Monday, December 29, 2014

"The Tyrant's Headache" in Sci Phi Journal

According to a broad class of materialist views, conscious experiences -- such as the experience of pain -- do not supervene on the local physical state of the being who is having those conscious experiences. Rather, they depend in part on the past evolutionary or learning history of the organism (Fred Dretske) or on what is "normal" for members of its group (David Lewis). These dependencies are not just causal but metaphysical: The very same (locally defined) brain state might be experienced as pain by one organism as as non-pain by another organism, in virtue of differences in the organisms' past history or group membership, even if the two organisms are molecule-for-molecule identical at the moment in question.

Donald Davidson's Swampman example is typically used to make this point vivid: You visit a swamp. Lightning strikes, killing you. Simultaneously, through incredibly-low-odds freak quantum chance, a being who is molecule-for-molecule identical to you emerges from the swamp. Does this randomly-congealed Swampman, who lacks any learning history or evolutionary history, experience pain when it stubs its toe? Many people seem to have the hunch or intuition, that yes, it would; but any externalist who thinks that consciousness requires a history will have to say no. Dretske makes clear in his 1995 book that he is quite willing to accept this consequence. Swampman feels no pain.

But Swampman cases are only the start of it! If pain depends, for example, on what is normal for your species, then one ought to be able to relieve a headache by altering your conspecifics -- for example, by killing enough of them to change what is "normal" for your species: anaesthesia by genocide. And in general, any view that denies local supervenience while allowing the presence or absence of pain to depend on other currently ongoing events (rather than only on events in the past) should allow that there will be conditions under which one can end one's own pain by changing other people even without any changes in one's own locally-defined material configuration.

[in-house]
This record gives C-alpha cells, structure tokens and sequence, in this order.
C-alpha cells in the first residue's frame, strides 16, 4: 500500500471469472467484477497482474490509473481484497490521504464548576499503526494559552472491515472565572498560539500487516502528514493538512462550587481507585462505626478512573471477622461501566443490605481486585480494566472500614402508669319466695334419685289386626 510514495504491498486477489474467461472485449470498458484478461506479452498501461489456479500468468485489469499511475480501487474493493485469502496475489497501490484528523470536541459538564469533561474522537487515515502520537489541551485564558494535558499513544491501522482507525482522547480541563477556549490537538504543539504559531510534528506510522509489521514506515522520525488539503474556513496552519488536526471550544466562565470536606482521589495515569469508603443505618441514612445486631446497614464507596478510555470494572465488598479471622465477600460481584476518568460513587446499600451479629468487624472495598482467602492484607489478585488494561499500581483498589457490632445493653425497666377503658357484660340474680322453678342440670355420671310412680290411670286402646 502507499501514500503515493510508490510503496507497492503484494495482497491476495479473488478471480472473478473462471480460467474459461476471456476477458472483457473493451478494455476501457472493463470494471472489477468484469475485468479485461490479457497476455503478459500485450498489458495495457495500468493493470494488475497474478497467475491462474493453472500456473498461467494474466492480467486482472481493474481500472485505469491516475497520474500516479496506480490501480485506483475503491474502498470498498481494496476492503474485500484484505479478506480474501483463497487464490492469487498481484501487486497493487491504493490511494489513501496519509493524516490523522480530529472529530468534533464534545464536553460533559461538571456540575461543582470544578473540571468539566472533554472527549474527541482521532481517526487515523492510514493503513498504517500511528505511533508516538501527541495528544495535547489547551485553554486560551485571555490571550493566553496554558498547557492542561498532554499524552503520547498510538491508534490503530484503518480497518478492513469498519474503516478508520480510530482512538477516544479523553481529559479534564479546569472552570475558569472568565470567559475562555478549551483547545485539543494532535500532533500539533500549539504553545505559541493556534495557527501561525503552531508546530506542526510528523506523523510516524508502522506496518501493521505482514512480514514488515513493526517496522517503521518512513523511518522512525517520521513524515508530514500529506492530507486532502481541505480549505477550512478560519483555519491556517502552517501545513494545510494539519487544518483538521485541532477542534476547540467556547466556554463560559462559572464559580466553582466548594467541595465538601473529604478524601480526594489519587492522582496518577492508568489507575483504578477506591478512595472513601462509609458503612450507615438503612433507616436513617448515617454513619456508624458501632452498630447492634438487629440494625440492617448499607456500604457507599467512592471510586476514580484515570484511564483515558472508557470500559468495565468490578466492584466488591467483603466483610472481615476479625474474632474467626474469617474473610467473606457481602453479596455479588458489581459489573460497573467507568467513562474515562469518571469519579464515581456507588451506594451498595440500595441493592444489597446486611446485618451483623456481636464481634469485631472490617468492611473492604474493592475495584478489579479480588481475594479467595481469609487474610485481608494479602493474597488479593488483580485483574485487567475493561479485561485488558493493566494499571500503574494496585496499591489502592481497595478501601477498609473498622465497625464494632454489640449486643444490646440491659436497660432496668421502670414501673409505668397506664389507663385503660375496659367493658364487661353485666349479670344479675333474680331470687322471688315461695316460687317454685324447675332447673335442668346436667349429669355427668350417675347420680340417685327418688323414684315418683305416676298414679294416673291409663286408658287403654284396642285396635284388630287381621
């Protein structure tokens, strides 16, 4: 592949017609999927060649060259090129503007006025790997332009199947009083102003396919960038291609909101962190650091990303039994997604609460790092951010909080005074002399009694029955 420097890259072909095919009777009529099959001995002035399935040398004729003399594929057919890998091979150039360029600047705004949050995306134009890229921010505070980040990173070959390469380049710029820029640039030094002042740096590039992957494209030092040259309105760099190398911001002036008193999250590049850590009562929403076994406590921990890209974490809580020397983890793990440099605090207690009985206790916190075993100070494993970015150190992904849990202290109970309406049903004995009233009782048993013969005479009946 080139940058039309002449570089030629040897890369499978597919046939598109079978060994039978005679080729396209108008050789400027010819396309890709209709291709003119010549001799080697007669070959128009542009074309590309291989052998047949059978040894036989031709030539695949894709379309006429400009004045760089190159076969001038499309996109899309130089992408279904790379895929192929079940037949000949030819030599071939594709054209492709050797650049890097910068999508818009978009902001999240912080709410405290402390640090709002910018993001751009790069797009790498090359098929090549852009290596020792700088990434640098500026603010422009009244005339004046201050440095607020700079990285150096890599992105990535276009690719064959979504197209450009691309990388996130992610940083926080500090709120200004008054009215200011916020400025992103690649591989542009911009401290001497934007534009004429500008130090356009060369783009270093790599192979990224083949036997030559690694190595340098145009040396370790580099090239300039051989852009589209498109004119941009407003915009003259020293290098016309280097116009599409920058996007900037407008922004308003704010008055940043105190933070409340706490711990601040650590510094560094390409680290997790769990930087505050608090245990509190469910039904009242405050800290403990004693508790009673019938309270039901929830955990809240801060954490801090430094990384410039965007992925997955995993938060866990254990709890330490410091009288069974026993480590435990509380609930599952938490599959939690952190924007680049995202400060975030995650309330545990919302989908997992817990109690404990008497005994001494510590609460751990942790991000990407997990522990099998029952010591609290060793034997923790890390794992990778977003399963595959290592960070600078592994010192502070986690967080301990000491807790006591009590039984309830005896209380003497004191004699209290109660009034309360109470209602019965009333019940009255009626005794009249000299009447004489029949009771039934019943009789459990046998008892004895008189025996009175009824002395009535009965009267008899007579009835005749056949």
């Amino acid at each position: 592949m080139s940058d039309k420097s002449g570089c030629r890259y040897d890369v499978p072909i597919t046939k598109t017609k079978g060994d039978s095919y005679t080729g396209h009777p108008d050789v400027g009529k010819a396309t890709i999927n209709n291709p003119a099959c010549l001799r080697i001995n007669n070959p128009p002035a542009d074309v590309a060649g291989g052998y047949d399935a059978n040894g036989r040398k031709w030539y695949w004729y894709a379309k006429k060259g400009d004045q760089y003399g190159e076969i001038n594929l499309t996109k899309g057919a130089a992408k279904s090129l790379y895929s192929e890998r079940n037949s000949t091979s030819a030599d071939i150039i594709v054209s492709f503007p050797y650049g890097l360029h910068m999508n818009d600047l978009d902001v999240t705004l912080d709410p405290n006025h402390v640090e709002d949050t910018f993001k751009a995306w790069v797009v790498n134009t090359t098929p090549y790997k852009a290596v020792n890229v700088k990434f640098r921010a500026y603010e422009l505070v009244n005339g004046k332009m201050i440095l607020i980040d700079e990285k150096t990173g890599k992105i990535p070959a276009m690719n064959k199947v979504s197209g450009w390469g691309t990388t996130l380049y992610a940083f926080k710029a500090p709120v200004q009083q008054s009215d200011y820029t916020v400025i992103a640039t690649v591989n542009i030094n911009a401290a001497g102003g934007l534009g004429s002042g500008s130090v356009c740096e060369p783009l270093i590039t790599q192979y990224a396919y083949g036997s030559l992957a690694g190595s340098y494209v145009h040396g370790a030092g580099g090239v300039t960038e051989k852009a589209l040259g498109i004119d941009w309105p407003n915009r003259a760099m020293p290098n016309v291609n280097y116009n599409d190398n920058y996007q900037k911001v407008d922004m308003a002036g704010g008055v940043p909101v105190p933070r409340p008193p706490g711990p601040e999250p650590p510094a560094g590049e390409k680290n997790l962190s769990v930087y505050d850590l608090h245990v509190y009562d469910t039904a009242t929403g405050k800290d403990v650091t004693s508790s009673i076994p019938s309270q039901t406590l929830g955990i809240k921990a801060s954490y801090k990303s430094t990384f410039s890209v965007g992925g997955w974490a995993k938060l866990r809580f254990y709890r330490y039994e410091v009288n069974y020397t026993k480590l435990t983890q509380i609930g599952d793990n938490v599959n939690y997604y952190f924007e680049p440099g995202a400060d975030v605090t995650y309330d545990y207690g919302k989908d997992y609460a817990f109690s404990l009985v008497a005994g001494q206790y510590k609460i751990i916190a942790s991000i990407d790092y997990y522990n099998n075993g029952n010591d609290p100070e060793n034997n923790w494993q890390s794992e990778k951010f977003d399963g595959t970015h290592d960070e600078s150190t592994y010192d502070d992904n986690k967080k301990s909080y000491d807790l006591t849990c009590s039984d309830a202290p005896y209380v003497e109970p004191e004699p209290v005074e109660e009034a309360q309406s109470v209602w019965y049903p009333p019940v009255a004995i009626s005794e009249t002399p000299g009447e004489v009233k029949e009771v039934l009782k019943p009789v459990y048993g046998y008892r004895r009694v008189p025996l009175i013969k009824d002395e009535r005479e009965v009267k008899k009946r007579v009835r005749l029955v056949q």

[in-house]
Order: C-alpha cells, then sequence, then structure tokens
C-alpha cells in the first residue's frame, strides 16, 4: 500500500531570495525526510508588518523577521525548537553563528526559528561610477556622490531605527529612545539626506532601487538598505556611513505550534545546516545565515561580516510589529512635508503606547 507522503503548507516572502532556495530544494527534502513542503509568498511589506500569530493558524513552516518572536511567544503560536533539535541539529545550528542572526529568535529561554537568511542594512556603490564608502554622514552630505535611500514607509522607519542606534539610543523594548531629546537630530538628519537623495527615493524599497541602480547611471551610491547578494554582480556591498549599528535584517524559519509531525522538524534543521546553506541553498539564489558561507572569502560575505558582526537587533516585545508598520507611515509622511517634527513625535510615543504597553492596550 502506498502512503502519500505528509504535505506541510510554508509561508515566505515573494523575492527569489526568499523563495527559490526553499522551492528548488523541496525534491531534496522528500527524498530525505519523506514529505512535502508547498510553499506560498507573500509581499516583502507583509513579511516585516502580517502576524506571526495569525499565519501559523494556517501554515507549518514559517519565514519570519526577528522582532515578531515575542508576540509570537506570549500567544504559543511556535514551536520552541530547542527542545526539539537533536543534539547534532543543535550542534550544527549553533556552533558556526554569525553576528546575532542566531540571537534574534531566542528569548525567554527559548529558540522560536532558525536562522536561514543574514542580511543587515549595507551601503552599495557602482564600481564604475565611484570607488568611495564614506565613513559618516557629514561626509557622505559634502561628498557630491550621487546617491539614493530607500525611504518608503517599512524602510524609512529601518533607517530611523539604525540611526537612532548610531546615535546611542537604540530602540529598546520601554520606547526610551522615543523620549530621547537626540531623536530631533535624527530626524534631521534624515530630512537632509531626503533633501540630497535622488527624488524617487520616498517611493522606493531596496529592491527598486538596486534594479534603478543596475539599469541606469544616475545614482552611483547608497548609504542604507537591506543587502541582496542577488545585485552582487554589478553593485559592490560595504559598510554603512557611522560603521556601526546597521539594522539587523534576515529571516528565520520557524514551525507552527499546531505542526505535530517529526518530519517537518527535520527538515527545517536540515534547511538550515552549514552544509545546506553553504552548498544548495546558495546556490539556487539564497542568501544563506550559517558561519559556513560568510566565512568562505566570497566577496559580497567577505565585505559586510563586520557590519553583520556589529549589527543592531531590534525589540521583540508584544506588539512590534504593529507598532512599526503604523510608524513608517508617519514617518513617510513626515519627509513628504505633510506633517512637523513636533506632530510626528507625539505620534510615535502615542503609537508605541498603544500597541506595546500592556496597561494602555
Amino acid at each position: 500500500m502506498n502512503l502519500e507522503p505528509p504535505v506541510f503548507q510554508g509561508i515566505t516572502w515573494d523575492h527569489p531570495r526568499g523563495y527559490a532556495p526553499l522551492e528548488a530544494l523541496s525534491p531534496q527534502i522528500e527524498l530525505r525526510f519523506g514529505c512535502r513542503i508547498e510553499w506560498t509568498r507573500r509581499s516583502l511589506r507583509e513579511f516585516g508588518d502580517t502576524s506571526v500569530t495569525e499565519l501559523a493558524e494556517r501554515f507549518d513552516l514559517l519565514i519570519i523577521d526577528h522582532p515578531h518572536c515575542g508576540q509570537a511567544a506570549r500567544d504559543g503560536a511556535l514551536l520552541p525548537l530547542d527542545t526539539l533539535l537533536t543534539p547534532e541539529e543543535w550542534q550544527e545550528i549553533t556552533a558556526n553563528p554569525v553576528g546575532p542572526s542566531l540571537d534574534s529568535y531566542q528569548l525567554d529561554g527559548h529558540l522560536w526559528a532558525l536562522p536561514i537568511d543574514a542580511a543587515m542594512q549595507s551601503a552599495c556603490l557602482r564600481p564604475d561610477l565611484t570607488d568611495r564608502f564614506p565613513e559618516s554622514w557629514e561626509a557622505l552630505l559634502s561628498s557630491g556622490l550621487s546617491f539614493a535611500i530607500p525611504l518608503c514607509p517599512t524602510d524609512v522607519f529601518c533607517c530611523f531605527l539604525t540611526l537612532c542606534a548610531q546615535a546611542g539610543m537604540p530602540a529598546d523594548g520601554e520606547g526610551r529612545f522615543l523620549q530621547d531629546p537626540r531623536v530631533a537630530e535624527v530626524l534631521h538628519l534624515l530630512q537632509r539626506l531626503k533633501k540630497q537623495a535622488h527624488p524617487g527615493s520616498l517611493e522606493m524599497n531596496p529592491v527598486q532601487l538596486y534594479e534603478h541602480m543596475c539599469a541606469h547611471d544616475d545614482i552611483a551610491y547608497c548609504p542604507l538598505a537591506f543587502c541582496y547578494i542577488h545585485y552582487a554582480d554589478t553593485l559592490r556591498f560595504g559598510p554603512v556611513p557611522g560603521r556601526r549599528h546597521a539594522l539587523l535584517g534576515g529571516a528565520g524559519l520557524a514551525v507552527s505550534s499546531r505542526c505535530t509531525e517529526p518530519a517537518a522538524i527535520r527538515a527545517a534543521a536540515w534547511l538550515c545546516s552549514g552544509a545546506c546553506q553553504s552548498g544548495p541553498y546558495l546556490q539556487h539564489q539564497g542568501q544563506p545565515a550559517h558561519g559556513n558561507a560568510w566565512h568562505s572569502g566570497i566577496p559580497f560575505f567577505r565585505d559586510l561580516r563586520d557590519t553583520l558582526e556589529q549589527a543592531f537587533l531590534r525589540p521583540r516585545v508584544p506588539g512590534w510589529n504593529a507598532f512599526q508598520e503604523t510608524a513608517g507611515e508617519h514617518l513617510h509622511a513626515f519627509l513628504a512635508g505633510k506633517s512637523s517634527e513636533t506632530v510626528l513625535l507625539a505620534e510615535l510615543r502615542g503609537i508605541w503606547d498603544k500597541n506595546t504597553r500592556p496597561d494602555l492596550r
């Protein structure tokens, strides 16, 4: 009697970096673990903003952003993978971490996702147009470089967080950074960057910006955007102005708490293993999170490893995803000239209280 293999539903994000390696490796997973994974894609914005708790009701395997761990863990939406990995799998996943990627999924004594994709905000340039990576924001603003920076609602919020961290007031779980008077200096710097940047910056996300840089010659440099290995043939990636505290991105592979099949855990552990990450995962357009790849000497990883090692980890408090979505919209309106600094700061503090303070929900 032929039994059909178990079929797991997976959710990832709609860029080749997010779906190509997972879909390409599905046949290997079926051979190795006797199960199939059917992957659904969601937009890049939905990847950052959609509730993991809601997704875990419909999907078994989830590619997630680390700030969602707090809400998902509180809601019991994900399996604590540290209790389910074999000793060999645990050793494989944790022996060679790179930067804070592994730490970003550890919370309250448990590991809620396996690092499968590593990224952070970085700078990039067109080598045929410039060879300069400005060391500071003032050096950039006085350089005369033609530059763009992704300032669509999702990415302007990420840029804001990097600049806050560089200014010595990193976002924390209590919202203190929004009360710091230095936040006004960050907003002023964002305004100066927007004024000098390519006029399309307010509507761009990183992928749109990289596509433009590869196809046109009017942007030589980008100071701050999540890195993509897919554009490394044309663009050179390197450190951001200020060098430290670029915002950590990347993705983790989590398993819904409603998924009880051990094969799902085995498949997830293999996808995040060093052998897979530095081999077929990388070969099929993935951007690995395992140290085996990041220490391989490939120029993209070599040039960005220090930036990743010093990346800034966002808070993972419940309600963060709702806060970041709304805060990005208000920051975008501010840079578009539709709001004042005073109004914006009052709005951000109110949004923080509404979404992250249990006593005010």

To explore this issue further, I invented a tyrant with the headache, who will do anything to other people to end his headache, without changing any of his own relevant internally-defined brain states.

"The Tyrant's Headache" is a hybrid between a science fiction story and an extended philosophical thought experiment. It has just come out in Sci Phi Journal -- a new journal that publishes both science fiction stories and philosophical essays about science fiction. The story/essay is behind a paywall for now ($3.99 at Amazon or Castalia House). But consider buying! Your $3.99 will support a very cool new journal, and it will get you, in addition to my chronicle of the Tyrant's efforts to end his headache (also featuring David K. Lewis in magician's robes), three philosophical essays about science fiction, eight science fiction stories that explore other philosophical themes, part of a continuing serial, and a review. $3.99 well spent, I hope, and dedicated to strengthening the bridge between science fiction and philosophy.

[See also Anaesthesia by Genocide, David Lewis, and a Materialistic Trilemma]

(image source)


Callan S. said...

The tyrant changes everyone else, in order to alleviate himself? That's a nifty premise! :)

These dependencies are not just causal but metaphysical: The very same (locally defined) brain state might be experienced as pain by one organism as as non-pain by another organism, in virtue of differences in the organisms' past history or group membership, even if the two organisms are molecule-for-molecule identical at the moment in question.